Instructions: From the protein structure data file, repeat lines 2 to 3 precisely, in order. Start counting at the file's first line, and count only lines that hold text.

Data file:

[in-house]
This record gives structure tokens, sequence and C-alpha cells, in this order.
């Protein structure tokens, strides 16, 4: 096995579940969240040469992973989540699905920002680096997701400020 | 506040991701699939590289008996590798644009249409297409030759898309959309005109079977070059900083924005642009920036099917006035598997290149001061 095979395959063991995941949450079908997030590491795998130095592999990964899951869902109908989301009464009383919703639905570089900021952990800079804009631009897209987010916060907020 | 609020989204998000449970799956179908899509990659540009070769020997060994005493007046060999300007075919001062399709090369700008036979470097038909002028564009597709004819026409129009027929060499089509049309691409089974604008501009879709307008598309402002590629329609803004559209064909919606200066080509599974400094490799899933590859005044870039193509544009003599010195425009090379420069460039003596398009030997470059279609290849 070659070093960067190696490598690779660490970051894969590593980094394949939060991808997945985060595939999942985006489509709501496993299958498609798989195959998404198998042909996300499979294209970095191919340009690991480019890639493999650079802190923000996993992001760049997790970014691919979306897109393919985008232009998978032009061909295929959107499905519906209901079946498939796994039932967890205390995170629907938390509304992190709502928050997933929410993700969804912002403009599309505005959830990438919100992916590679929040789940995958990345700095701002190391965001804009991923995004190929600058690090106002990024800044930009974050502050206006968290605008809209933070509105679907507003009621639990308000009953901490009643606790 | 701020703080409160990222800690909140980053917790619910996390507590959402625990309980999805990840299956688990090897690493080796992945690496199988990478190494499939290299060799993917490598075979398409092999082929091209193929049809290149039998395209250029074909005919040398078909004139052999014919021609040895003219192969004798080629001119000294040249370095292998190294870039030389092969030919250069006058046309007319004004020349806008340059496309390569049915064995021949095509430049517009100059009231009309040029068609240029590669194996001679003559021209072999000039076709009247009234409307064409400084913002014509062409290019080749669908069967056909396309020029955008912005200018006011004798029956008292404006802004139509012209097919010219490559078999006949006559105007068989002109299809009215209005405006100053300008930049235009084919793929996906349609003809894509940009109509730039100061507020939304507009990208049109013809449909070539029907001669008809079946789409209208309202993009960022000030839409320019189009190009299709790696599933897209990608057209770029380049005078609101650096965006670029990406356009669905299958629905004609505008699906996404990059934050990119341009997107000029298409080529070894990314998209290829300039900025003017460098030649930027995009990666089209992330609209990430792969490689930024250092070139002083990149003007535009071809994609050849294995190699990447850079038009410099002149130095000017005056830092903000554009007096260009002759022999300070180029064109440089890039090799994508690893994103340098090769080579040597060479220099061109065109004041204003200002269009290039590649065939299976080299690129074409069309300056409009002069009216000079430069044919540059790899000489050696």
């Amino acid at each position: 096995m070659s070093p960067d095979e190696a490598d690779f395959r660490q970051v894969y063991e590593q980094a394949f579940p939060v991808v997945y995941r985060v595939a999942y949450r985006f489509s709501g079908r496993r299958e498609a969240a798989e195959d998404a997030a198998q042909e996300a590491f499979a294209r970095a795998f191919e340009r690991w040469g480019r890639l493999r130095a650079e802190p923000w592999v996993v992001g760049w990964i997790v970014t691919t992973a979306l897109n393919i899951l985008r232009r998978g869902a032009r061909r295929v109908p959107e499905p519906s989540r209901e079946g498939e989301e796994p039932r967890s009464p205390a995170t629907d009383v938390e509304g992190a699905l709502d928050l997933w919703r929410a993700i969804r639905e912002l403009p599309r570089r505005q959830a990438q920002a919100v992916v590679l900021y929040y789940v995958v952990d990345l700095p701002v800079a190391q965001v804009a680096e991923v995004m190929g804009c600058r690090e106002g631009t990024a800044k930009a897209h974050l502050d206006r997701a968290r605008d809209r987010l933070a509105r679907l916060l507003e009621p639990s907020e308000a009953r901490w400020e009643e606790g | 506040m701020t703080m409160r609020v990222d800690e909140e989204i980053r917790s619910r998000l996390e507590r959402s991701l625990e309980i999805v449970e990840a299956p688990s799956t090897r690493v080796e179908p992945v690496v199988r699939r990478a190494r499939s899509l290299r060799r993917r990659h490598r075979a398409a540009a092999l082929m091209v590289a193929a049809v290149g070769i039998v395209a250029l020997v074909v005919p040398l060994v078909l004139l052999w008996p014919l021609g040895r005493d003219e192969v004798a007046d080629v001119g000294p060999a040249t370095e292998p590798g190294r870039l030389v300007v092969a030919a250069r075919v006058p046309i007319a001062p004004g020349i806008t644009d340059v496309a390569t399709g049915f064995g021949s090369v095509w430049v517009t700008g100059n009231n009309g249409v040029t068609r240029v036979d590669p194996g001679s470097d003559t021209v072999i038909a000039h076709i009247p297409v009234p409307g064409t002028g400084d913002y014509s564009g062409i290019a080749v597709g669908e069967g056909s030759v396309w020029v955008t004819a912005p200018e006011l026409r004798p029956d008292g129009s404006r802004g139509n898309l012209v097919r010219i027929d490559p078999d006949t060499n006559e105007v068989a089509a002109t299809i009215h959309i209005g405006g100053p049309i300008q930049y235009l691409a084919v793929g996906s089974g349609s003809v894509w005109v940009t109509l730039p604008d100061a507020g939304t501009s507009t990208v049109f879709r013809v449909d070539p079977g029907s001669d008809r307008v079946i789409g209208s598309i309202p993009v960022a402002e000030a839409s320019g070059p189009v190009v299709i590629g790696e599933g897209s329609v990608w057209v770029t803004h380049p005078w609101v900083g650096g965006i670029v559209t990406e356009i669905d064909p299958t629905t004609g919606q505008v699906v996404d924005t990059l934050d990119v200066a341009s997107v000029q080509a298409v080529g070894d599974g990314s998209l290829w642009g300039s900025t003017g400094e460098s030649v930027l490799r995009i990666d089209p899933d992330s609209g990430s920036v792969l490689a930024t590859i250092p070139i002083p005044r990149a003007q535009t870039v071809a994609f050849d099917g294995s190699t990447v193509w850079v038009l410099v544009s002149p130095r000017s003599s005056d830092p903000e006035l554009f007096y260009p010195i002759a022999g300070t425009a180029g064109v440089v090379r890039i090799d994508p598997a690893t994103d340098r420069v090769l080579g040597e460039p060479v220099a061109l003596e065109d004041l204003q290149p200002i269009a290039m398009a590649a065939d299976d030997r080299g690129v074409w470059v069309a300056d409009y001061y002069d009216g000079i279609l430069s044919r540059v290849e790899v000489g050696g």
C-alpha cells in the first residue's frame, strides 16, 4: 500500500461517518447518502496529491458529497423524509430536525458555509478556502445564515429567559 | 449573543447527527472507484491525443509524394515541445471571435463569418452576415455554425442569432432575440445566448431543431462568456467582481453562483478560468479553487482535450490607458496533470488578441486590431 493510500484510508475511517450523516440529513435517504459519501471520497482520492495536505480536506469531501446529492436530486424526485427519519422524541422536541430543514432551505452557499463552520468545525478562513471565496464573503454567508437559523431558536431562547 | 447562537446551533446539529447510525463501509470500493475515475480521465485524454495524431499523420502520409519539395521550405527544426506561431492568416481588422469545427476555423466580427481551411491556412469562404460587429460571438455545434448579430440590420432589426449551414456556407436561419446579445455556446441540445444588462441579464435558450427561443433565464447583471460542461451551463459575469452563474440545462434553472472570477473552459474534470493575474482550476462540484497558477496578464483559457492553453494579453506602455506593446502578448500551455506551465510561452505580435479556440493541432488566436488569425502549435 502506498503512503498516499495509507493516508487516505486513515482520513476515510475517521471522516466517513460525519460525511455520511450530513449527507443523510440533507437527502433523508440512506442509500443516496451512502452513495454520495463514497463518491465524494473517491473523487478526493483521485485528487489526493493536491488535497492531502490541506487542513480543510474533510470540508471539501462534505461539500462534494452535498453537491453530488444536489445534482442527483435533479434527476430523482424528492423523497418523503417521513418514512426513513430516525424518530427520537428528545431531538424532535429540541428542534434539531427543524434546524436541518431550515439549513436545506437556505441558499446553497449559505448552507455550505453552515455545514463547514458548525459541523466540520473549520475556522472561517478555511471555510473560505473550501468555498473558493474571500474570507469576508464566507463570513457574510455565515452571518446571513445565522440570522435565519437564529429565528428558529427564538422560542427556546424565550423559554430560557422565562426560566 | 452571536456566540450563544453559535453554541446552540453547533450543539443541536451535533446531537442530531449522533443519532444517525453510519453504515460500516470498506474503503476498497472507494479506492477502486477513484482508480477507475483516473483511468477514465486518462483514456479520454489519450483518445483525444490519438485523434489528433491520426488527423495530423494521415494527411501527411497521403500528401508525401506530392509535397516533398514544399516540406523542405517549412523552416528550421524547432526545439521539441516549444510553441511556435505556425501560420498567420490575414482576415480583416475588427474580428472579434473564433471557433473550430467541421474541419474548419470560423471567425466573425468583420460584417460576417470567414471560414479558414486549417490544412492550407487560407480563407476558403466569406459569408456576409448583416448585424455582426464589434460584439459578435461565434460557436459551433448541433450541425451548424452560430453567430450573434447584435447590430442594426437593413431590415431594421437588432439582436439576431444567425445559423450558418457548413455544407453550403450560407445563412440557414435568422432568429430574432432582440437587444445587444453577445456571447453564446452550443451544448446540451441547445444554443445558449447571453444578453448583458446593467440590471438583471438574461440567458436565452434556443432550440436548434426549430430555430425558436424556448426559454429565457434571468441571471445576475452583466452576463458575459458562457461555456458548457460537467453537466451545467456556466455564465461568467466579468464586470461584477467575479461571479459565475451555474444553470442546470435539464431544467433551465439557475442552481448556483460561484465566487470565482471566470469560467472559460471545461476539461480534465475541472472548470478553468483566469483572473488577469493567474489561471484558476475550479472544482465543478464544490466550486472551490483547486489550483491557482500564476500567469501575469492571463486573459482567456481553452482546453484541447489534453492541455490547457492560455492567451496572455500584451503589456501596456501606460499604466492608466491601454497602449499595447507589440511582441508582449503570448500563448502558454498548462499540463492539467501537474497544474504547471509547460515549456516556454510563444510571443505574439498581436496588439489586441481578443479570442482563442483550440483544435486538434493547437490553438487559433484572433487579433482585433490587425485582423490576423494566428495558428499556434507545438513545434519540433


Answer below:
This record gives structure tokens, sequence and C-alpha cells, in this order.
């Protein structure tokens, strides 16, 4: 096995579940969240040469992973989540699905920002680096997701400020 | 506040991701699939590289008996590798644009249409297409030759898309959309005109079977070059900083924005642009920036099917006035598997290149001061 095979395959063991995941949450079908997030590491795998130095592999990964899951869902109908989301009464009383919703639905570089900021952990800079804009631009897209987010916060907020 | 609020989204998000449970799956179908899509990659540009070769020997060994005493007046060999300007075919001062399709090369700008036979470097038909002028564009597709004819026409129009027929060499089509049309691409089974604008501009879709307008598309402002590629329609803004559209064909919606200066080509599974400094490799899933590859005044870039193509544009003599010195425009090379420069460039003596398009030997470059279609290849 070659070093960067190696490598690779660490970051894969590593980094394949939060991808997945985060595939999942985006489509709501496993299958498609798989195959998404198998042909996300499979294209970095191919340009690991480019890639493999650079802190923000996993992001760049997790970014691919979306897109393919985008232009998978032009061909295929959107499905519906209901079946498939796994039932967890205390995170629907938390509304992190709502928050997933929410993700969804912002403009599309505005959830990438919100992916590679929040789940995958990345700095701002190391965001804009991923995004190929600058690090106002990024800044930009974050502050206006968290605008809209933070509105679907507003009621639990308000009953901490009643606790 | 701020703080409160990222800690909140980053917790619910996390507590959402625990309980999805990840299956688990090897690493080796992945690496199988990478190494499939290299060799993917490598075979398409092999082929091209193929049809290149039998395209250029074909005919040398078909004139052999014919021609040895003219192969004798080629001119000294040249370095292998190294870039030389092969030919250069006058046309007319004004020349806008340059496309390569049915064995021949095509430049517009100059009231009309040029068609240029590669194996001679003559021209072999000039076709009247009234409307064409400084913002014509062409290019080749669908069967056909396309020029955008912005200018006011004798029956008292404006802004139509012209097919010219490559078999006949006559105007068989002109299809009215209005405006100053300008930049235009084919793929996906349609003809894509940009109509730039100061507020939304507009990208049109013809449909070539029907001669008809079946789409209208309202993009960022000030839409320019189009190009299709790696599933897209990608057209770029380049005078609101650096965006670029990406356009669905299958629905004609505008699906996404990059934050990119341009997107000029298409080529070894990314998209290829300039900025003017460098030649930027995009990666089209992330609209990430792969490689930024250092070139002083990149003007535009071809994609050849294995190699990447850079038009410099002149130095000017005056830092903000554009007096260009002759022999300070180029064109440089890039090799994508690893994103340098090769080579040597060479220099061109065109004041204003200002269009290039590649065939299976080299690129074409069309300056409009002069009216000079430069044919540059790899000489050696």